New opportunities for brand partnerships
As department stores such as Macy's continue to consolidate their operations and restructure their inventory management, off-price retailers have the opportunity to expand their brand partnerships. Vendors who supply department stores are already seeking out partnerships with off-price retailers such as TJX, thereby causing an "influx of even more brands and more availability," according to TJX President and CEO Ernie Herrman.
"All those vendors that are serving any of those retailers, they want to call us when they know that they're not going to have those outlets," Herrman said on a Feb. 27 call discussing the company's fourth-quarter and fiscal 2019 results.
According to Alex Arnold, an equity research analyst at Odeon Capital Group LLC, consumers have also become more promotion-driven and price-sensitive in the aftermath of the great recession in the late 2000s.
Arnold told S&P Global Market Intelligence that "promotions are increasingly sort of resonating with the consumer, and as that psyche shift happens, which has been a multiyear process, you're seeing tailwinds that are ongoing for the off-price [retailers]."
Remodeling retail spaces
Even with the persisting growth, analysts said off-price retailers are not big enough to become anchor tenants in big shopping malls previously occupied by larger department stores. However, remodeling the space into stores with smaller square footage is an option analysts say could work.
"To the extent that those spaces that are vacated by a larger department store could be subdivided then yes perhaps but ... strip malls and strip centers … those are the most likely areas for these retailers going forward for their continued expansion plans," Akbari said.
In an effort to reduce their store footprint, large department store retailers are converting their larger stores to smaller format stores. Kohl's said March 5 that it will close four underperforming stores in April and open four new smaller format stores later in the year.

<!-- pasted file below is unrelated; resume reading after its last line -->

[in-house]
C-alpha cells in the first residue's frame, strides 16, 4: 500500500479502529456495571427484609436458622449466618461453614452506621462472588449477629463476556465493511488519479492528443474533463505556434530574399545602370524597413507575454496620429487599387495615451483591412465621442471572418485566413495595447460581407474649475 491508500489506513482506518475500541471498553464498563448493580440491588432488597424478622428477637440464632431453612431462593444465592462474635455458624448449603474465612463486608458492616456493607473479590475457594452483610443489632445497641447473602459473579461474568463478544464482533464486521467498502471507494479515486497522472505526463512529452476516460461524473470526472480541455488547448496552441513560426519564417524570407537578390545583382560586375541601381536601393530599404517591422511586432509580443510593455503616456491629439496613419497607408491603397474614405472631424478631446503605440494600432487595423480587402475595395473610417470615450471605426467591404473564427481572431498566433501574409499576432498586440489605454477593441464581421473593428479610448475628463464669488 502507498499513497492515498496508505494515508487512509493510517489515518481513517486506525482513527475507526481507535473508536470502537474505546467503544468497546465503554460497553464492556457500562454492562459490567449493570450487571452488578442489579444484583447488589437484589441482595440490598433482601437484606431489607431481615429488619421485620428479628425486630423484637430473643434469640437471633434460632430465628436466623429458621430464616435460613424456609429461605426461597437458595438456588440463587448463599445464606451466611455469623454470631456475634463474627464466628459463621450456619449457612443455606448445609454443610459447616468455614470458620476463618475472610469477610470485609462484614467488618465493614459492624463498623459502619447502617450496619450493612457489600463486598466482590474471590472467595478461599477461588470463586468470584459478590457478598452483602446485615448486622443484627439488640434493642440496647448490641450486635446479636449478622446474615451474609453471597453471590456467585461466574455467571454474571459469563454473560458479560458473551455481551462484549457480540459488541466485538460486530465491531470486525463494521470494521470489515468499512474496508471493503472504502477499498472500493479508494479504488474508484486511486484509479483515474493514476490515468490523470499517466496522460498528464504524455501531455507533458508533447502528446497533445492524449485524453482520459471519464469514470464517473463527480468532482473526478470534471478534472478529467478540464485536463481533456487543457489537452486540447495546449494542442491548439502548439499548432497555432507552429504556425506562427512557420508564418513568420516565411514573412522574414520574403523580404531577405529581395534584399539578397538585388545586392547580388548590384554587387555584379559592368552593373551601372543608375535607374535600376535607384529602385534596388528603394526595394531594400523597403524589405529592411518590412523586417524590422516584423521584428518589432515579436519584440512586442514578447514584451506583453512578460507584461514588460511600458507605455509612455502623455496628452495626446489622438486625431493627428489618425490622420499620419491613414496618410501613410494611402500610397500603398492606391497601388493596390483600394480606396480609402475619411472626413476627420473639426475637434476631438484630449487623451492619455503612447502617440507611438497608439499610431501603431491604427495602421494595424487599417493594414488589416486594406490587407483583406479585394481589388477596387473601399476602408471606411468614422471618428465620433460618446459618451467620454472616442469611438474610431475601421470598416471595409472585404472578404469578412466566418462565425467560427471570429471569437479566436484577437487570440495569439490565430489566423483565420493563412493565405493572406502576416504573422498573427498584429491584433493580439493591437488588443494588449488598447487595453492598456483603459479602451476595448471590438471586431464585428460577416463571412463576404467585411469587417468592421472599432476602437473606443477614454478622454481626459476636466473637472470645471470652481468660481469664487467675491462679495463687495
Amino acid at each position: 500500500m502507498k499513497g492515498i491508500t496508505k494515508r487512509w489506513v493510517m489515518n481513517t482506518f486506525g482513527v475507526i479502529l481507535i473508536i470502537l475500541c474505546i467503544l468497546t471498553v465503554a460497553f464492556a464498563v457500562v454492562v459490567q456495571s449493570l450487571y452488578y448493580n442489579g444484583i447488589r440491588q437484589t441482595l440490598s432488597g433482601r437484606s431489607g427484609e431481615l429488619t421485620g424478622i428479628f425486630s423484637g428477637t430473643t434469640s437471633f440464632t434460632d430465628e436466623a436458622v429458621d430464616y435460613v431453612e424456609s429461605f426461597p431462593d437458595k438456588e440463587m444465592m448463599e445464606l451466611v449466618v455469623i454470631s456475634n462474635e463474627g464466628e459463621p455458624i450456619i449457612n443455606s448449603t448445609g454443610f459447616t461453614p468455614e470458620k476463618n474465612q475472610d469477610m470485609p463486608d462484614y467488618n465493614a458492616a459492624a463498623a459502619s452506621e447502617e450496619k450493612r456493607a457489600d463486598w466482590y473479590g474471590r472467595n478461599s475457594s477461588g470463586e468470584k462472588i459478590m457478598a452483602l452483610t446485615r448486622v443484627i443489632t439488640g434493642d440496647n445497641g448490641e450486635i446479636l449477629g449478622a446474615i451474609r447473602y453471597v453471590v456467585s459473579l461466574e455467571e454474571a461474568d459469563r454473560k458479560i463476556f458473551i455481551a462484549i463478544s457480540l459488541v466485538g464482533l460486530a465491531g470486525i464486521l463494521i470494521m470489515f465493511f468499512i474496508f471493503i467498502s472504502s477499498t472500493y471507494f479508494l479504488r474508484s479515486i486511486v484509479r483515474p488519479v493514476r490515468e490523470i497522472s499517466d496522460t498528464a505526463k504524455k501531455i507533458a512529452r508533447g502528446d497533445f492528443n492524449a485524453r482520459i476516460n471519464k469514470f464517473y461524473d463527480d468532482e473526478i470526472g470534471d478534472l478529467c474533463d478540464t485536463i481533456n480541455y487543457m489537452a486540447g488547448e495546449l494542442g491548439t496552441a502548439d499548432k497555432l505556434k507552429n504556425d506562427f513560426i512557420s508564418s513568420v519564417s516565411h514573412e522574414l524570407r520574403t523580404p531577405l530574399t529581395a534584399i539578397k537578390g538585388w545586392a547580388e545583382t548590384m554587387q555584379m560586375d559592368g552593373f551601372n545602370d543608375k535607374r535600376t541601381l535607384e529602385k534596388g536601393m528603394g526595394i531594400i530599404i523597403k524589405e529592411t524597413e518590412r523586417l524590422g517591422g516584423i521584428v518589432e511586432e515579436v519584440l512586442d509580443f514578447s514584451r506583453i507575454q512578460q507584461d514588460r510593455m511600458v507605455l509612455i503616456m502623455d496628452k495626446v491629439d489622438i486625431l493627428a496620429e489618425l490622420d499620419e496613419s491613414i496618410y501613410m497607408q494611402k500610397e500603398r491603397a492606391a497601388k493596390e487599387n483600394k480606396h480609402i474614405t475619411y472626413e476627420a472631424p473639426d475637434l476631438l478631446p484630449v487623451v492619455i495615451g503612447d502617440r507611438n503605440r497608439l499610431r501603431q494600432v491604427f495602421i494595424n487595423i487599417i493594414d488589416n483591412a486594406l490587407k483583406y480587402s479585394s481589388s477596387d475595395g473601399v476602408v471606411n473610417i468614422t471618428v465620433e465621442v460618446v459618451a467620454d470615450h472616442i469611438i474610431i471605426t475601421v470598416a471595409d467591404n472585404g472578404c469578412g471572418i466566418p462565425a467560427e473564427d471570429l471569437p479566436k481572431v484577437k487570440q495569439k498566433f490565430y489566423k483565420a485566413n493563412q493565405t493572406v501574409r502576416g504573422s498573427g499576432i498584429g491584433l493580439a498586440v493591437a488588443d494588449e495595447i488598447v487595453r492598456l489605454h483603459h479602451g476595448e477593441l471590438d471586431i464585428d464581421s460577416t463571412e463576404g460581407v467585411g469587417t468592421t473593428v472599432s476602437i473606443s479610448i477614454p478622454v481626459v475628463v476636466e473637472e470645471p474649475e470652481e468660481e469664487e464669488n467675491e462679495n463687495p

Moody's analysts expect department store square footage to decrease by 4% in 2019 compared to the estimated 13% drop in 2018, primarily driven by Sears Holdings Corp. store closures, according to a March 11 note.
"Companies continue to look at their store bases with a critical eye," the Moody's analysts said. They also noted that the store closures have provided opportunities for "healthy retailers" to gain market share.
According to Morris, "not only can [off-price retailers] go in and pick up that real estate, but they can also potentially pick up that market share that's also been given up or forfeited by the full-price companies that are consolidating."
It is worth noting, analysts said, that off-price retailers have a lower exposure to the rise of e-commerce compared to that of department stores.
"This off-price model creates something of a treasure hunt that has historically been difficult for online-only retailers to replicate, and so as a result of that they're able to incentivize people to keep coming into the stores and not deal as directly with the digitization component," Akbari said.
In addition to the challenge of offsetting shipping costs without losing the ability to offer lower prices, keeping up with the ever-changing assortment can be considerably difficult from a technology standpoint, according to analysts.
"It would take so much time, money and energy in regards to what you need to do on the IT end ... to be able to turn around really quick," Northcoast Research's Vierengel said.